If there is any chance of achieving Washington’s objective of comprehensive verifiable irreversible denuclearization, then it requires addressing conditions set by Pyongyang.
Nuclear North Korea Wants Less Talk, More Action
SEOUL, SOUTH KOREA — The great metropolis of Seoul sits barely thirty miles from the Demilitarized Zone. The city is the canary in the mine for the state of inter-Korean relations. All seemed well in late May as residents were frenetically active, paying little attention to events across the border in North Korea. However, those in government and the broader policy community were less certain.
South Koreans should be confident about the future. Their nation is two years removed from a catastrophic political meltdown by the ruling conservatives. Transitions between the ruling and opposition parties have become routine. Although slowing, the economy remains one of the dozen largest on earth. South Korea has become a cultural as well as commercial powerhouse.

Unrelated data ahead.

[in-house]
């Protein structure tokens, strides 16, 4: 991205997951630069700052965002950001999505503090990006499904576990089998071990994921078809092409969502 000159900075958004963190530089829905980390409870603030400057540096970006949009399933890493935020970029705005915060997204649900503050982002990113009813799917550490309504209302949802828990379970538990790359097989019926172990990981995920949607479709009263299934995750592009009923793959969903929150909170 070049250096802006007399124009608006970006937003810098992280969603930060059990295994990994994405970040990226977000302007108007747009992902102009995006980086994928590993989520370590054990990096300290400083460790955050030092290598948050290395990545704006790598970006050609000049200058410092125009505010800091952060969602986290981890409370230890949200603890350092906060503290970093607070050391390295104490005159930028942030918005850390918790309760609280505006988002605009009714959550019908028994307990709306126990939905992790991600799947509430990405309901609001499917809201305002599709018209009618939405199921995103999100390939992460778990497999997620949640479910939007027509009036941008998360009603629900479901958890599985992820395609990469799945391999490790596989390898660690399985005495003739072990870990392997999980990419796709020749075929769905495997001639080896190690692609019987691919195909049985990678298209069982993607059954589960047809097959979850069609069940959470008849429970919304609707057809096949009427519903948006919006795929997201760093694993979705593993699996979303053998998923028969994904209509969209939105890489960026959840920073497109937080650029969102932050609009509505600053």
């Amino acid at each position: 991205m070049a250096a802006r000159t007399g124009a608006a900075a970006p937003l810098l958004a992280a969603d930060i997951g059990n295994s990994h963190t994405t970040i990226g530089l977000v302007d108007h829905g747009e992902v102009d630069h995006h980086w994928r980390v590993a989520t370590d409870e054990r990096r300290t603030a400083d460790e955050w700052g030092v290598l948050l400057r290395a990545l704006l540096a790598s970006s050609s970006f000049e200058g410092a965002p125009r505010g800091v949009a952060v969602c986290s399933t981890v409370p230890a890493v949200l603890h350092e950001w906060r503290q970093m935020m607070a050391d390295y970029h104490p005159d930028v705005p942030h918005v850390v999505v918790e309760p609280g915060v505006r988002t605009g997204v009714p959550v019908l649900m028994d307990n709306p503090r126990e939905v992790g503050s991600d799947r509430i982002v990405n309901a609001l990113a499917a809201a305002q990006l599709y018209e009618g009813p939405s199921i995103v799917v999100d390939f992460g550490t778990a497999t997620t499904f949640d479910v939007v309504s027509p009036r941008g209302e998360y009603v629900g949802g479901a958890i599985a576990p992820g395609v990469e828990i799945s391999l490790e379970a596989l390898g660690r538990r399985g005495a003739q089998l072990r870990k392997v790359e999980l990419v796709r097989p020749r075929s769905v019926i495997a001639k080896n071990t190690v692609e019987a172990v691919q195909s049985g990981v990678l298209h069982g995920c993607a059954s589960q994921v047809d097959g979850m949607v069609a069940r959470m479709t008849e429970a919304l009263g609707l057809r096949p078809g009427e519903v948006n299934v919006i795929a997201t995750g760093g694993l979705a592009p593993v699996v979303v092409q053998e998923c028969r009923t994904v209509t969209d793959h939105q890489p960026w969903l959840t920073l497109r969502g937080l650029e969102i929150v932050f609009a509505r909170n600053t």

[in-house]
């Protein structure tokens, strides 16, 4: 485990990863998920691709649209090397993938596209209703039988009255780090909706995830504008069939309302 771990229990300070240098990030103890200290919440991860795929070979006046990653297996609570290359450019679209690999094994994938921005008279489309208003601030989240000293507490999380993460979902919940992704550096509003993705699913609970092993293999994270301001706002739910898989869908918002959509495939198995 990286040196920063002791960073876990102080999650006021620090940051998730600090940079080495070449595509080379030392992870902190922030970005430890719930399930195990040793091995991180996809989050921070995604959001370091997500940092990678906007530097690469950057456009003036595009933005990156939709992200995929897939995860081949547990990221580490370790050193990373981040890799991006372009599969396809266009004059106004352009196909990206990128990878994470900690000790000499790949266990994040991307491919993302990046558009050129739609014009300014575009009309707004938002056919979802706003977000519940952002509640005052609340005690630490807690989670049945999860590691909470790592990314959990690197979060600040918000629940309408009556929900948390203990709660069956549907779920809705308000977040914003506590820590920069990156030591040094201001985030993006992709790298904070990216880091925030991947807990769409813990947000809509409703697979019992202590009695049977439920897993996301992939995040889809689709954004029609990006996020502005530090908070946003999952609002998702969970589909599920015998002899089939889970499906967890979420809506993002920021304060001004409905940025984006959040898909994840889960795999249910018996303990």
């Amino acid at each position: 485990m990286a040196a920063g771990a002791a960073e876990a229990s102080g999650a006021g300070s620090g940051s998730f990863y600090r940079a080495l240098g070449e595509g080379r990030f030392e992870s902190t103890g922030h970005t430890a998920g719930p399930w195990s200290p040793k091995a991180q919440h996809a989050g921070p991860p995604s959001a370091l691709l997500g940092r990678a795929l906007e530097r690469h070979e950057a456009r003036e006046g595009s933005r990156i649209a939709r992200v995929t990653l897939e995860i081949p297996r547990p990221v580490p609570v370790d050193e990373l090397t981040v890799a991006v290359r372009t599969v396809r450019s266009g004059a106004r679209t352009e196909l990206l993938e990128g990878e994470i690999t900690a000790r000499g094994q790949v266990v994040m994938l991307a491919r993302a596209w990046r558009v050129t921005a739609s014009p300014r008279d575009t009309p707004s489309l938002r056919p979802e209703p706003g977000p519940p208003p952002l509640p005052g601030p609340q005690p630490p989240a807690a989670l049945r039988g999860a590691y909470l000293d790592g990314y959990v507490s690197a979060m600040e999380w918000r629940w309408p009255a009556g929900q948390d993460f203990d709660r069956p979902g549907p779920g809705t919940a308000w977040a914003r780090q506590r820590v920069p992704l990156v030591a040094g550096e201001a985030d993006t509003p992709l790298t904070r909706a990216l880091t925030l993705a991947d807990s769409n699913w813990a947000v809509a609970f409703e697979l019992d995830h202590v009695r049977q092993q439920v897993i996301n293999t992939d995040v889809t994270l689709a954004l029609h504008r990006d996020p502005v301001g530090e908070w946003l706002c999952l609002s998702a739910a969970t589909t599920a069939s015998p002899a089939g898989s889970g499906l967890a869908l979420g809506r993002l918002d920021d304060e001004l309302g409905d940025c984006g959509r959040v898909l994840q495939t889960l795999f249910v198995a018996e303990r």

Nevertheless, the country’s international situation remains unsettled. Relations with Japan are awful; those with China are a bit better but still embittered after Beijing sanctioned the Republic of Korea over its installation of America’s THAAD missile defense system. Although the Moon government officially praises relations with Washington, private assessments of President Donald Trump’s commitment to the alliance are far more negative.